November 2016 UPDATE
Positive UK economic data despite a decline in share prices
Despite investors’ apparent concerns about the UK’s prospects, economic data proved broadly positive. The EU referendum result has done little to dampen consumer spending; retail sales rose by 7.4% in the year to October. However, business surveys suggest that some firms are postponing spending, at least until the UK’s future relationship with the EU is clarified.
Philip Hammond, the new Chancellor of the Exchequer, delivered his first Autumn Statement. Much of the focus was on the accompanying economic forecasts supplied by the Office for Budget Responsibility (OBR), which provides independent forecasts to the government. The OBR predicts that the UK economy will grow by 1.4% in 2017 and 1.7% in 2018, which is slightly worse than its pre-EU referendum forecasts.
Donald Trump’s unexpected win in the US presidential election initially created uncertainty in global financial markets, with investors seeking ‘safe-haven’ assets such as government bonds and gold. However, US equities soon reversed direction, reaching a series of record highs towards the end of the month. At one point, all four of the major US equity indices reached new peaks – the first time this has happened since the middle of the 1990s dotcom boom.
In the bond markets, investors’ immediate reaction to Mr Trump’s election victory was to buy government bonds, causing yields to plunge. This move was swiftly reversed however, as investors sold bonds in favour of US equities. UK and German government bonds followed the US lead and fell in value. This led to a rise in yields, which move in the opposite direction to prices.
The UK commercial property market managed to edge ahead, representing the first monthly rise since the UK voted to leave the EU in June. However, the office sector hit the headlines after research from BNP Paribas Real Estate revealed that over 2.1 million square feet of office space is currently on the market for subleasing as businesses try to reduce their London floor space.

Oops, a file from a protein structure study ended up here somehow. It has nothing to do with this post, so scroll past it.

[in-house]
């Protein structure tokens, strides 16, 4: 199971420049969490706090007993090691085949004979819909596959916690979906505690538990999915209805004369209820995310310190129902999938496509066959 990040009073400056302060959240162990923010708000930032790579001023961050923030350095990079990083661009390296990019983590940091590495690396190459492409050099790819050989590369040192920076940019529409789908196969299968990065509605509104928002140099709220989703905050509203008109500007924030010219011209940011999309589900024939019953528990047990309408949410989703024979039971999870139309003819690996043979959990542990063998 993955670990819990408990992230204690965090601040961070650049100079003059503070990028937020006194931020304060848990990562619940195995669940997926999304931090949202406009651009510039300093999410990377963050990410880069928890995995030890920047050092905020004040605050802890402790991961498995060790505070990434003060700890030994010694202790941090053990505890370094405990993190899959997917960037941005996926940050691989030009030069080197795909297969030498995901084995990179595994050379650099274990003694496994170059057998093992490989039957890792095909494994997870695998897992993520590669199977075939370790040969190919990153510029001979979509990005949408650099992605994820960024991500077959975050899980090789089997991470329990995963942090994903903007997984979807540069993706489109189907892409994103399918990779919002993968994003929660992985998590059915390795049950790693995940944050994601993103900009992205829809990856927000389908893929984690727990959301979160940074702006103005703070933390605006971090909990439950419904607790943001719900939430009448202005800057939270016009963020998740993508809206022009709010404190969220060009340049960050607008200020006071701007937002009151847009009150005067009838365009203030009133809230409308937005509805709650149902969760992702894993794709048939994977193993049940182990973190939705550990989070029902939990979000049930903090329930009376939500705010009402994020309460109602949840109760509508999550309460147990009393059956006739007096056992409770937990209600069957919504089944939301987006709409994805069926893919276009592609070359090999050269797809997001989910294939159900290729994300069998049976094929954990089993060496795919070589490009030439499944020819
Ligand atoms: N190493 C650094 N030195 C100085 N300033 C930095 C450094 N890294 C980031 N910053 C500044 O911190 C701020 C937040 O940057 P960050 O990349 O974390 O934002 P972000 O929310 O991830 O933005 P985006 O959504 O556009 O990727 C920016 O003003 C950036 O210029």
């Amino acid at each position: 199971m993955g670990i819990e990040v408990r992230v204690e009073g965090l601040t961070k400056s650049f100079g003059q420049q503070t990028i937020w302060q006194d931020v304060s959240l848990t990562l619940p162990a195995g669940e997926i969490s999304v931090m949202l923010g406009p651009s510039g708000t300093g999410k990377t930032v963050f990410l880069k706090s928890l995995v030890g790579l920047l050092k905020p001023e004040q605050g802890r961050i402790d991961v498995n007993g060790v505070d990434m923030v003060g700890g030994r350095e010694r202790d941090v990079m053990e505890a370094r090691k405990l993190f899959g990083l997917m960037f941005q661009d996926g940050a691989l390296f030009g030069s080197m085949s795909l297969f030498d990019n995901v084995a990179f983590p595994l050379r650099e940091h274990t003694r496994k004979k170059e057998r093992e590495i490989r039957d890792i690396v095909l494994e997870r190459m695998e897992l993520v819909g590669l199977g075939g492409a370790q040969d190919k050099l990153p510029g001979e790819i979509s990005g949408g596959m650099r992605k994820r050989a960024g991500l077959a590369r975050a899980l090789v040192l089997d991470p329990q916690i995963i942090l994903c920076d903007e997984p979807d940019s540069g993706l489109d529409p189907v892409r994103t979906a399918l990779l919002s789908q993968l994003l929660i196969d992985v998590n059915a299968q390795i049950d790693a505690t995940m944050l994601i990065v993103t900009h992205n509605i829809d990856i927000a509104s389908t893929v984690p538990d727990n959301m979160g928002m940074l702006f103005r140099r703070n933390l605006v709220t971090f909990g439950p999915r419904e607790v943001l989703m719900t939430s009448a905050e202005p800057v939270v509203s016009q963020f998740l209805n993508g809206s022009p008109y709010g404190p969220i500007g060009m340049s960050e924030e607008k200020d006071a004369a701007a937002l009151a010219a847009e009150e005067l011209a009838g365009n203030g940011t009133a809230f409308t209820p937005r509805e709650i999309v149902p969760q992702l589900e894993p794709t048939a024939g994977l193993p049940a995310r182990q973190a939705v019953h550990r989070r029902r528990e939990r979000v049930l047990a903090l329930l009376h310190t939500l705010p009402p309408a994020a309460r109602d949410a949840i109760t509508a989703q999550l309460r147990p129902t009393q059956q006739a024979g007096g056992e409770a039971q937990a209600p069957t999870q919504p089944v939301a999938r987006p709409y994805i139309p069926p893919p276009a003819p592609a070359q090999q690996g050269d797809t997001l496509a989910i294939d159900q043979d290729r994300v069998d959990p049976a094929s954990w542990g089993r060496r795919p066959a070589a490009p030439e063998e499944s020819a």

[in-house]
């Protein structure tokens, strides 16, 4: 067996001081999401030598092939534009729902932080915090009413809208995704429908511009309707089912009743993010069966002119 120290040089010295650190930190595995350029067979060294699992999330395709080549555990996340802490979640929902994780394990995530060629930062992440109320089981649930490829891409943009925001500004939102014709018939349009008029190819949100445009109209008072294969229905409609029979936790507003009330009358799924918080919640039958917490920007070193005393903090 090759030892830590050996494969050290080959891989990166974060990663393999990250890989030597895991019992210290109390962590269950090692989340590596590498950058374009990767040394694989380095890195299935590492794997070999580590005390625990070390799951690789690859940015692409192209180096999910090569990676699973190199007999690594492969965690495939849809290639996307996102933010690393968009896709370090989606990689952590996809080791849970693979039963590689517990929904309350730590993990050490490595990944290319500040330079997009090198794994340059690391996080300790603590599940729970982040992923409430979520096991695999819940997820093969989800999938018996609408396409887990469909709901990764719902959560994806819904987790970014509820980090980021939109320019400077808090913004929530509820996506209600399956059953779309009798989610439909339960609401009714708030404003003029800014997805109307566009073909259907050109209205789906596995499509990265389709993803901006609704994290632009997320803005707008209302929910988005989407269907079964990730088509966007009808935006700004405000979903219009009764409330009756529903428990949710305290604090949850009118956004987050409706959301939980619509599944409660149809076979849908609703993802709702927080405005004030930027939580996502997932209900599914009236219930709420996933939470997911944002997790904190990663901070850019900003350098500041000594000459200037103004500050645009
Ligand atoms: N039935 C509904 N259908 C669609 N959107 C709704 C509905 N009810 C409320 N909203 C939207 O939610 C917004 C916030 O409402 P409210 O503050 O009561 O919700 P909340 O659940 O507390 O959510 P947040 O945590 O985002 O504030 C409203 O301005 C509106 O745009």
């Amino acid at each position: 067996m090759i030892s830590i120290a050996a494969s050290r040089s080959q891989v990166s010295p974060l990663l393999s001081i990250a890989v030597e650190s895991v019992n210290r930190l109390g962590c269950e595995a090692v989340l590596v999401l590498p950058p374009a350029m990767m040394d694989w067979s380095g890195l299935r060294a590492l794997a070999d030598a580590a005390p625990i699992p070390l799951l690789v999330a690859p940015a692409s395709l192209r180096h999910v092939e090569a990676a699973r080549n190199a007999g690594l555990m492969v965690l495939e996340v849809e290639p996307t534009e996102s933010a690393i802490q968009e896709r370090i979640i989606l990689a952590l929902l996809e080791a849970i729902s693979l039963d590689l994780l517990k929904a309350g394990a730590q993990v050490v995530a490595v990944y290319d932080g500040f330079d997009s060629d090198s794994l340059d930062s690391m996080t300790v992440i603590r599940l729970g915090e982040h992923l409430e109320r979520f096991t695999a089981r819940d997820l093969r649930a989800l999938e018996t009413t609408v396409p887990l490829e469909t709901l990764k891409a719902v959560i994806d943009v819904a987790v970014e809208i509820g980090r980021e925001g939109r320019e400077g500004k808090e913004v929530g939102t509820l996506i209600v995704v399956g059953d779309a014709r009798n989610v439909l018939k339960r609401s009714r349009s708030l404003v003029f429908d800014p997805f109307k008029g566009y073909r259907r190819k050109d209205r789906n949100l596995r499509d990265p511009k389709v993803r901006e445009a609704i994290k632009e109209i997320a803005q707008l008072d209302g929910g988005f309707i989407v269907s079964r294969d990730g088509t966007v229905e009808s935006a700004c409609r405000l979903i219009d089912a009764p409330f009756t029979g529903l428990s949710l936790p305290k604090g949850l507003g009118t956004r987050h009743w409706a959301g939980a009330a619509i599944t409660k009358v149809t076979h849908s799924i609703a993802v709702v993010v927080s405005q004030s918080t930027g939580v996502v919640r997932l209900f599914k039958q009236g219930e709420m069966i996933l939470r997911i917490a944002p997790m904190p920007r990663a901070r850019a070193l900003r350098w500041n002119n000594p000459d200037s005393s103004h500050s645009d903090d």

Should I make any changes to my investments?
Everyone’s circumstances are different and we aren’t able to give you advice on what is appropriate for you. As always, if you are considering your own position, you should remember why you invested in the first place and consider the lifespan of your investments. Most importantly, you should seek financial advice before making any changes to your investments.
One way in which you can help reduce the impact of any market volatility is to spread your investments across different asset classes and regions. For more information about investing across different asset classes take a look at our An introduction to diversification in multi-asset funds guide.
Remember that before making any changes to your investments, you should seek financial advice. If you don’t have a financial adviser, you can find one local to you by visiting find a financial adviser, which is responsible for promoting financial advice in the UK.
All figures quoted are in sterling terms to 30 November 2016 unless otherwise stated.
Investment markets and conditions can change rapidly and, as such, the views expressed in this update should not be taken as statements of fact nor be relied on when making investment decisions. Forecasts are opinions only, cannot be guaranteed and should not be relied on when making investment decisions.